To provide a purpose and experience to this important need, such shoot-outs could be actually performed and televised at the end of normal club games - an exhibition which could develop into a competition itself: good to the players, the clubs, and a bonus to the TV broadcasters.
Practical and successful ideas from other sports might be adopted to improve techniques in play, and reduce stress. The German squad under Löw, for instance, already uses archery, rugby union, and watch-making. Lyttleton illustrates many tried initiatives by the disabled Doug Blevins (American football), Sir Dave Brailsford, and Sir Clive Woodward, that have been satisfactorily applied in soccer.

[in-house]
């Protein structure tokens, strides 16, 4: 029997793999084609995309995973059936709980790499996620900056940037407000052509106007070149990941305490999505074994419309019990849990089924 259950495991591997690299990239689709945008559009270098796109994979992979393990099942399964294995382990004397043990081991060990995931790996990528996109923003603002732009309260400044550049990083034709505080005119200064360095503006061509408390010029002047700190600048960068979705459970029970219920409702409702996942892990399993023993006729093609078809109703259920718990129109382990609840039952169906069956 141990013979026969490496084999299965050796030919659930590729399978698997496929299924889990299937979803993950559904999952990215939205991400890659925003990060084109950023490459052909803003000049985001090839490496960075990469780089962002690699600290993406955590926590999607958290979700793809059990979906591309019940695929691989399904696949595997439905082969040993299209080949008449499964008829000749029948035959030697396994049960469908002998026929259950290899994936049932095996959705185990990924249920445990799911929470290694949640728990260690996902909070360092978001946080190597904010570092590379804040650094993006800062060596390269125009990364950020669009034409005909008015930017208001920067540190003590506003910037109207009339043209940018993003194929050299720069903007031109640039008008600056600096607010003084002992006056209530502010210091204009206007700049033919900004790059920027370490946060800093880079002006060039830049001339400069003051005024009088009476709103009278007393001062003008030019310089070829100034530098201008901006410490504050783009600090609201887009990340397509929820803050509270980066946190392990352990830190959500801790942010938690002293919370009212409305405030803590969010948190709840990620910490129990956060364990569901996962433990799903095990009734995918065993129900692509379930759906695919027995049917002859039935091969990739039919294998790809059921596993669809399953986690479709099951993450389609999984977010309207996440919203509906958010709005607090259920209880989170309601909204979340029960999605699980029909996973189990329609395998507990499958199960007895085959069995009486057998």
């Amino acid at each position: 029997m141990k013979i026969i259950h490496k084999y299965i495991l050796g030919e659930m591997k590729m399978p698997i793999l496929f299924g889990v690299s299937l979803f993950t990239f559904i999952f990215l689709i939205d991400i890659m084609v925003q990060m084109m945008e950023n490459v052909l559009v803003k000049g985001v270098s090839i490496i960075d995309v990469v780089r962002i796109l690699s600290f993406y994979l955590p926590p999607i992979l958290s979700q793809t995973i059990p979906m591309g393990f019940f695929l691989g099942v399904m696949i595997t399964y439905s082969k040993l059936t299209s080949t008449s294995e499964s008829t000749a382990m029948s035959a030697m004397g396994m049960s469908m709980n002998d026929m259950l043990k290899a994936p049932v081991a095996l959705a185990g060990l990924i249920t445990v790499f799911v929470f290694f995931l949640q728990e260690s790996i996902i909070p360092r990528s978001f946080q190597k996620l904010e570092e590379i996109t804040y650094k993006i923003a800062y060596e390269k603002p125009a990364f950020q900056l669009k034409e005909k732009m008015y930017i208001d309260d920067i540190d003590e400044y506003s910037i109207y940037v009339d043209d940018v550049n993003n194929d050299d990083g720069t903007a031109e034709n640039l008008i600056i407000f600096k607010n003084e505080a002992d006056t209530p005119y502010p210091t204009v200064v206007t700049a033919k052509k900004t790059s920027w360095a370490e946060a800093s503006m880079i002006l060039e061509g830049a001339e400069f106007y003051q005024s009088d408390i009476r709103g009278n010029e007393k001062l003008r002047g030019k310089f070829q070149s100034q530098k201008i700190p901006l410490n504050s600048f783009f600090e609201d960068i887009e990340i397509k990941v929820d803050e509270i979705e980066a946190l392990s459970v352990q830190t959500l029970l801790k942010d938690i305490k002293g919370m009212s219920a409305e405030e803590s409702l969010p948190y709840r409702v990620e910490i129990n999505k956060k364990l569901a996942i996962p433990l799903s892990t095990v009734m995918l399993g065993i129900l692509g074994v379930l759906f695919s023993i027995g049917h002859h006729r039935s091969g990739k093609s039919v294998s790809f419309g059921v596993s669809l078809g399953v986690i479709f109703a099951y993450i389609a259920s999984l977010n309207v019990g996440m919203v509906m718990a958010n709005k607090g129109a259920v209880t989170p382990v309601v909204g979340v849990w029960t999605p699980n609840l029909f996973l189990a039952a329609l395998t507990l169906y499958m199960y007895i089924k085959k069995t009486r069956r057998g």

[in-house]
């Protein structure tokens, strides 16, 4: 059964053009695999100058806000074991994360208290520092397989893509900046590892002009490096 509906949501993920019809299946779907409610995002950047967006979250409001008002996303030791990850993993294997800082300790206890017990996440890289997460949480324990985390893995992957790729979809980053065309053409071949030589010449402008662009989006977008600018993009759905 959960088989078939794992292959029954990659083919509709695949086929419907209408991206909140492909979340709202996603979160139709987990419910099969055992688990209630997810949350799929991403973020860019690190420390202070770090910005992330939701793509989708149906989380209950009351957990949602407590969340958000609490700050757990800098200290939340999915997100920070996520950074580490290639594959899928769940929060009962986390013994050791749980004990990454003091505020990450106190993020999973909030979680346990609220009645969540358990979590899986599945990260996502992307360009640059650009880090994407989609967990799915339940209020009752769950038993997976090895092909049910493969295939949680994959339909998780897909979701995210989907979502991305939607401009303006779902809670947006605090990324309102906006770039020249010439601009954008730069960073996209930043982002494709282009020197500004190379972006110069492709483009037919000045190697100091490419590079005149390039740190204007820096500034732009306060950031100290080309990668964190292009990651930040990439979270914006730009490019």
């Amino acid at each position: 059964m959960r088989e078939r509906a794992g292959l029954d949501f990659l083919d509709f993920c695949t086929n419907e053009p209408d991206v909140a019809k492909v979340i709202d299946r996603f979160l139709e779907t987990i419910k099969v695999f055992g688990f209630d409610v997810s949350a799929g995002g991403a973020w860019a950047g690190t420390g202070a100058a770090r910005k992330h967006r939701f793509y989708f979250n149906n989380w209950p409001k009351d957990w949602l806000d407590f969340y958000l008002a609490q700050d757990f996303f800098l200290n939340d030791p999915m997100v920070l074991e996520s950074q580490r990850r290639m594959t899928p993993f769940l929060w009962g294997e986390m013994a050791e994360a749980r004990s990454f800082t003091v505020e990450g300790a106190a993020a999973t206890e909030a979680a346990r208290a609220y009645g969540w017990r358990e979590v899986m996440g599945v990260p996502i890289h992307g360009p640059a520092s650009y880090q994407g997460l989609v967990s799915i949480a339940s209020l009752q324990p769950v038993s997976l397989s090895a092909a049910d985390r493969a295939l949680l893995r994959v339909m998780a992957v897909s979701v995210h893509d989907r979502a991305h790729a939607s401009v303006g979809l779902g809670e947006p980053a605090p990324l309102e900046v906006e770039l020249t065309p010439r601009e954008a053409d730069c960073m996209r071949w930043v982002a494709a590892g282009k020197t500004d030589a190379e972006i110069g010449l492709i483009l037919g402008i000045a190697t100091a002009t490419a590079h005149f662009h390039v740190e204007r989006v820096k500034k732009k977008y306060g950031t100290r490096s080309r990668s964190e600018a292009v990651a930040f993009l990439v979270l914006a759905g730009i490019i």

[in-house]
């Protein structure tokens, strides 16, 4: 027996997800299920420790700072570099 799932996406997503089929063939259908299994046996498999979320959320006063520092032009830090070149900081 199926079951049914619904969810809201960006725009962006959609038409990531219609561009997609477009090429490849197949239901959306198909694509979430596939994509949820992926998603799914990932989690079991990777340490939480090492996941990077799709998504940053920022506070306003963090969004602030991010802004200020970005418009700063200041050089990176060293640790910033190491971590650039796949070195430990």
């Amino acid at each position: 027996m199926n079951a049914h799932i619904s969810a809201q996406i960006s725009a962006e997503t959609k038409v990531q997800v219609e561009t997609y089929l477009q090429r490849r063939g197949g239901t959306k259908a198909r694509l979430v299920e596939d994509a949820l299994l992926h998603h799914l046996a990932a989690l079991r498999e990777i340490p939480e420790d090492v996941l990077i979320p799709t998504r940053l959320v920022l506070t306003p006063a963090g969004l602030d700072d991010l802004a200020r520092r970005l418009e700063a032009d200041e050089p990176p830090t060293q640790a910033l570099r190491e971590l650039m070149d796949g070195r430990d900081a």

England must change their habits to start winning, and stop losing the curse, otherwise as Germany is willing to make constant improvements, as Australia's cricket also did for many years in the 1990s, any success by England will still only consolidate their threatened position. But with regular change, out players will experience less anxiety of the event; by blocking out the noise of the crowd, they can concentrate solely on their task, and hit the target.